Pros And Cons Of Vaccination In Medicine

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Vaccination: Beneficial Advancement in Medicine Global Immunization has risen in recent years, whereas four out of twenty-five children did not receive the Diphtheria-tetanus-pertussis vaccine in 2013 (Vaccine Coverage And Determinants Of Incomplete Vaccination In Children Aged 12-23 Months In Dschang, West Region, Cameroon: A Cross-Sectional Survey During A Polio Outbreak 2). When it comes to the discussion of vaccination, most of us will readily agree that immunization is imperative for the eradication of incurable viruses. Where the argument usually ends, however, is on the question of the inconsequential risk of adverse complications. Whereas some are convinced that vaccines are counterproductive, others maintain that vaccination exceeds …show more content…
Geoboo Song, author of "Understanding Public Perceptions Of Benefits And Risks Of Childhood Vaccinations In The United States,” acknowledges the presence of aluminum and mercury found in some vaccines that potentially could have negative effects on a child’s development (Song 542). By focusing on the insignificant amount of these alarming ingredients in vaccines, he over looks the deeper problem of preventing the spread of disease. Also, the redundant mentioning of thimerosal being responsible for disorders such as autism (Song 542). While it is true the vaccine does contain the ingredient thimerosal, it does not necessarily follow that it causes autism. According to Qrenstein and Yang, authors of “From Beginning To End: The Importance Of Evidence-Based Policymaking In Vaccination Mandates” that it is imperative the “right to control or refuse medical treatments,” (Orenstein and Yang 99). Although, I agree with Orenstein and Yang up to a point, I cannot accept their overall conclusion that vaccination is a matter of personal preferences rather than a medical revelation to build an immunity. Jacobson v. Massachusetts removed the requirement of adults receiving smallpox vaccination (Orenstein and Yang 99). Proponents of required vaccination are right to argue that it does impose restrictions on their personal rights. But they exaggerate when they claim informed immunization goes against their …show more content…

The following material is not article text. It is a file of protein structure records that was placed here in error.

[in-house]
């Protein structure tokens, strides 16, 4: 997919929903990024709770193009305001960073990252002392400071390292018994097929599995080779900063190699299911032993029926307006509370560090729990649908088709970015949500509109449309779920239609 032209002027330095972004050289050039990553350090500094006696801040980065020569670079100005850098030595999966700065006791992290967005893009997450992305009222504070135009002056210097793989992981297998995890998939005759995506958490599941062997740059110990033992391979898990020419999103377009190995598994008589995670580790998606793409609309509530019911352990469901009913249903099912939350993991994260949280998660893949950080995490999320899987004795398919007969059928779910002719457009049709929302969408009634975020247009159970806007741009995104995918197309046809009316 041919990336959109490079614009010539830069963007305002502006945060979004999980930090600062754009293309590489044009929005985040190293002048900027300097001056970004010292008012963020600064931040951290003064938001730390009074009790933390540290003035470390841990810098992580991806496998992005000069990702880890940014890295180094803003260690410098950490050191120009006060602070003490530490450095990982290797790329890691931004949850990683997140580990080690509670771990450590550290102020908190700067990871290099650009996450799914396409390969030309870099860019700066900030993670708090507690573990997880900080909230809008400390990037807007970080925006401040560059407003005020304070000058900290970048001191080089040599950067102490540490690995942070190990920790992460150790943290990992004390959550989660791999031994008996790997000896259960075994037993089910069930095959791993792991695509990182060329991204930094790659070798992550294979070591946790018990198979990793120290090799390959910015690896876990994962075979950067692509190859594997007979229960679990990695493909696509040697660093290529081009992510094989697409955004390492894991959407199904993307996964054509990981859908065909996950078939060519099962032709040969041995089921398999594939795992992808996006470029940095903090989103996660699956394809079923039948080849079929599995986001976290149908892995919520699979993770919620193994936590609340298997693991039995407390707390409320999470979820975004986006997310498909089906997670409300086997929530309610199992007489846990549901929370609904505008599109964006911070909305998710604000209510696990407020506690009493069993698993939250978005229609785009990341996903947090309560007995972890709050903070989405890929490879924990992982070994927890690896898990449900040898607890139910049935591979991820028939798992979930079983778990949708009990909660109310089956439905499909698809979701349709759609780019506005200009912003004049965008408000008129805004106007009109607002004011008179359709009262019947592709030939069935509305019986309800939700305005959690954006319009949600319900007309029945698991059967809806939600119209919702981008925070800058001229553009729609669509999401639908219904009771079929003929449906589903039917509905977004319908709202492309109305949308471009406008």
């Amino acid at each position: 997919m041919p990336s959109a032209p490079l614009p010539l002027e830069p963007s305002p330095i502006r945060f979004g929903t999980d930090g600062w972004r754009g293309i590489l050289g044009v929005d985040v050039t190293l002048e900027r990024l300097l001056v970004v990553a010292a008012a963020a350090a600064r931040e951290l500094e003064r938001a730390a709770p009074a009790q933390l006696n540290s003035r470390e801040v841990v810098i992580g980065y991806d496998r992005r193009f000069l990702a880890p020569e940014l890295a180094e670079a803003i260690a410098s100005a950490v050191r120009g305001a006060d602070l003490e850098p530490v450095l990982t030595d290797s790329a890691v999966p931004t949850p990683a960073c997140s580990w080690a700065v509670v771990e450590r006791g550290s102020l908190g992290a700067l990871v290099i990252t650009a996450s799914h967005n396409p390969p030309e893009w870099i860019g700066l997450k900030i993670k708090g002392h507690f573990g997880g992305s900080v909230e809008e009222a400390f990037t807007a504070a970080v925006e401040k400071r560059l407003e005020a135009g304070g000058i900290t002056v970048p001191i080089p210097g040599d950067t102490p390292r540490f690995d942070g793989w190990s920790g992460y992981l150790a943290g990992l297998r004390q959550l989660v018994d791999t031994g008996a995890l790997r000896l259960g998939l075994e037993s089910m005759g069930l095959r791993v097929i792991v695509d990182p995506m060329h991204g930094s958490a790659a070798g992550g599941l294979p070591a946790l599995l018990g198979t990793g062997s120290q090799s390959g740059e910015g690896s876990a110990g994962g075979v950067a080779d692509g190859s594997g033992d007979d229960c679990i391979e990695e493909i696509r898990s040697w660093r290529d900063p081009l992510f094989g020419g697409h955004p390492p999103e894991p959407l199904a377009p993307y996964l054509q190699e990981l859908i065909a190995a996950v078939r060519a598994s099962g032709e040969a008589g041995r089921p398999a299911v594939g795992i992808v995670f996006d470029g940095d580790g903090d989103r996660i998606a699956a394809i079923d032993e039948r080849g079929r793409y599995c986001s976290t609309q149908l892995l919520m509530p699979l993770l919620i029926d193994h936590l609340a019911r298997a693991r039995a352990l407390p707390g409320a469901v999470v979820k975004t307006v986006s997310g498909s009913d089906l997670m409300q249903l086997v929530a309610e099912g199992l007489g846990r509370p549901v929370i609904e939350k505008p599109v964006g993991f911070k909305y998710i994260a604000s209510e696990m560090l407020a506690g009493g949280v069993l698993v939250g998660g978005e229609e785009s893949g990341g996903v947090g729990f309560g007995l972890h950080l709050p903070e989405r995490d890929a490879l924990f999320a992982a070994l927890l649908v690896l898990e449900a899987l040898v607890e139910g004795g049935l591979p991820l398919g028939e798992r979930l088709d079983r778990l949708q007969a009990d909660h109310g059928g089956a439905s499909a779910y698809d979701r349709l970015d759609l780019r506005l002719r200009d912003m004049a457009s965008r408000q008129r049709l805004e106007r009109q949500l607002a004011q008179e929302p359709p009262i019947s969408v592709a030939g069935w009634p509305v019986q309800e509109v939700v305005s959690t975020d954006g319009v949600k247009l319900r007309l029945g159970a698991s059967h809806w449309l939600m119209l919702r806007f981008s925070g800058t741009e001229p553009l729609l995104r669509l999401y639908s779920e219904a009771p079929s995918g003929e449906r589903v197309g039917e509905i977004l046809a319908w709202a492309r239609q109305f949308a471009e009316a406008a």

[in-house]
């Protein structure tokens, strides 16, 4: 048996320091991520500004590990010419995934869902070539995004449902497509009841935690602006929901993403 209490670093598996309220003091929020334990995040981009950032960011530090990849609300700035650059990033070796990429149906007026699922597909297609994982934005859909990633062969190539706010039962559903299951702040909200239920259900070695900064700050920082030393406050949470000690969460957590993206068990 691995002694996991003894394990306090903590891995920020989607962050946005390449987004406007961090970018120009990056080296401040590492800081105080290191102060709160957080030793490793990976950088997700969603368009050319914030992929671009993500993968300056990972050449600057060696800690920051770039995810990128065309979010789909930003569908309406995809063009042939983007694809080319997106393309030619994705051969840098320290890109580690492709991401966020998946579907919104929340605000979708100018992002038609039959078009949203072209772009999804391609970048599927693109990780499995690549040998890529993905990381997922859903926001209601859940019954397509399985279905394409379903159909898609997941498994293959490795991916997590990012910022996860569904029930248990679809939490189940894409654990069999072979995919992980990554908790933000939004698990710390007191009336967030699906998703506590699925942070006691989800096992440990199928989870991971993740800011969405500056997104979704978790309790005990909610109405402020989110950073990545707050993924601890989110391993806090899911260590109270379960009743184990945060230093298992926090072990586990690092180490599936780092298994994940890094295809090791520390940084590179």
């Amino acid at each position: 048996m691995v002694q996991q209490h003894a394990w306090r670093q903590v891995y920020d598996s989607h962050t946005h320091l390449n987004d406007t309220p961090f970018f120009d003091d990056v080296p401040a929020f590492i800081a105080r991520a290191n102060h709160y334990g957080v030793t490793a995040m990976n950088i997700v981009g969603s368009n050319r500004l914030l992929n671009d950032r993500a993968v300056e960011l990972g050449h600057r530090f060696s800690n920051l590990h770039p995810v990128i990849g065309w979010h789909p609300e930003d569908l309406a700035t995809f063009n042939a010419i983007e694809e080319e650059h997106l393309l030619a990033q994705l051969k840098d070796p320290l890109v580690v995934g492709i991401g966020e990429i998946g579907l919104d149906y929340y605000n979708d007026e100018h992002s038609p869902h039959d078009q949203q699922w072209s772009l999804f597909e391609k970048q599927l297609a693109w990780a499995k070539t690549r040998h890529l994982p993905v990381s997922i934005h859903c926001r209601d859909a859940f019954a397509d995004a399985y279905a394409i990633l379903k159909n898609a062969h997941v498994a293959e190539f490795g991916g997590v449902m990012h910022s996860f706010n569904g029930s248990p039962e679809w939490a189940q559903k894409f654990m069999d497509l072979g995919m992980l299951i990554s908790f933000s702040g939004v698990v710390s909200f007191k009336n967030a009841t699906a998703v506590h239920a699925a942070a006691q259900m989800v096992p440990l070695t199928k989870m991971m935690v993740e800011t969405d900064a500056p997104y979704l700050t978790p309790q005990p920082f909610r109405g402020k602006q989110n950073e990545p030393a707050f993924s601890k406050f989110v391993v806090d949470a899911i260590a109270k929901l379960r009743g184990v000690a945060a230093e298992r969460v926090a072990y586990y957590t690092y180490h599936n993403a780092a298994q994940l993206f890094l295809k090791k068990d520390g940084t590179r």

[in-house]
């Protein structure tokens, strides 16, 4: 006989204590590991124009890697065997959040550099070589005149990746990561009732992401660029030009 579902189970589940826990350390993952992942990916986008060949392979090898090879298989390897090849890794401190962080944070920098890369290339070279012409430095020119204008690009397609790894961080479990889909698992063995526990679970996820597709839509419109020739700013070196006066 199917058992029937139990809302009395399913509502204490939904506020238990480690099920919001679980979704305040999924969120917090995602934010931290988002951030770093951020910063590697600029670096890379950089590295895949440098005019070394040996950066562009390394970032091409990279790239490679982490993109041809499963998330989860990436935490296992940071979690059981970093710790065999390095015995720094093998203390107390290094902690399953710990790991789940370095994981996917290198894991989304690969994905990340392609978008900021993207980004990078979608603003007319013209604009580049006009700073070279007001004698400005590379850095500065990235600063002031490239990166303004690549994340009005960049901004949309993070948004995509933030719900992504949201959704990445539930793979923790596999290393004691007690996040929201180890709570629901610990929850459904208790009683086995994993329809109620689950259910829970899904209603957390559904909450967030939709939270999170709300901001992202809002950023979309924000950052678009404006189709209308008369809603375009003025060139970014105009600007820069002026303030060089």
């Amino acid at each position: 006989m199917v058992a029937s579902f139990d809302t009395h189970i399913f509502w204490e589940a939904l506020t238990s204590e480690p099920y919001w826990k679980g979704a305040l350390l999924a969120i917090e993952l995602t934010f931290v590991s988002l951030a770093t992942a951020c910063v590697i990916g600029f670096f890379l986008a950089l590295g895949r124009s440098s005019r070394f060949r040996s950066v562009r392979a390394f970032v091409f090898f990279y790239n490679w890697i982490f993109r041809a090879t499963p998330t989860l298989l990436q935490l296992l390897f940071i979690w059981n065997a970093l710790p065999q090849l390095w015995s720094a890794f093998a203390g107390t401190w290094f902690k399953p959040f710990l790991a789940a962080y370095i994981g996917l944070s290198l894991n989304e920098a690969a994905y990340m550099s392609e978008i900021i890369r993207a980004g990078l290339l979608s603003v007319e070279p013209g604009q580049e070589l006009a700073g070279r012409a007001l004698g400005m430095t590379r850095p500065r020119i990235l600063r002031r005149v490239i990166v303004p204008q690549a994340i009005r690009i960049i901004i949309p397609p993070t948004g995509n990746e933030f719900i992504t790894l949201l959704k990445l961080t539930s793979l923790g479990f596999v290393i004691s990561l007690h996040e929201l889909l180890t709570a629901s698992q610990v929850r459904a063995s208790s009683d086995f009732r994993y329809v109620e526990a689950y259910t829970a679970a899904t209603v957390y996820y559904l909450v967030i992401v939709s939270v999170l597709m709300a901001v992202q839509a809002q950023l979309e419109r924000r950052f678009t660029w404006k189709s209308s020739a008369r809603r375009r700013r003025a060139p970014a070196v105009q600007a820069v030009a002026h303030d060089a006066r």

A populated area requires more than ninety-five precent of the people to be vaccinated in order to prevent outbreaks (Song 542). Song further claims vaccines are mostly necessary for lowering the deaths of infants with the eradication of fatal diseases (Song 542). These findings challenge the work of earlier reachers, who tended to assume that vaccinations are harmful to young children. Although preventing susceptible individuals may seem only concern to only a small group of people, it should in fact concern anyone who cares about the lives of their community. The potentially fatal, whooping cough resurged in an outbreak in Oklahoma during 1983 with three hundred people falling ill (Taking Sides Clashing Views on Controversial Issues in Health and Society 328). In other words, the entire community could be affected by an outbreak not only infants and individuals with weak immune systems. According to “Taking Sides Clashing Views on Controversial Issues in Health and Society,” each year, whooping cough results in the fatality of about eight thousand children (Taking Sides Clashing Views on Controversial Issues in Health and Society 329). Their point is that this statistic confronts the excessive amounts of young lives being lost to a disease easily prevented with vaccine. Ultimately, what is at stake here is the unwarranted death of

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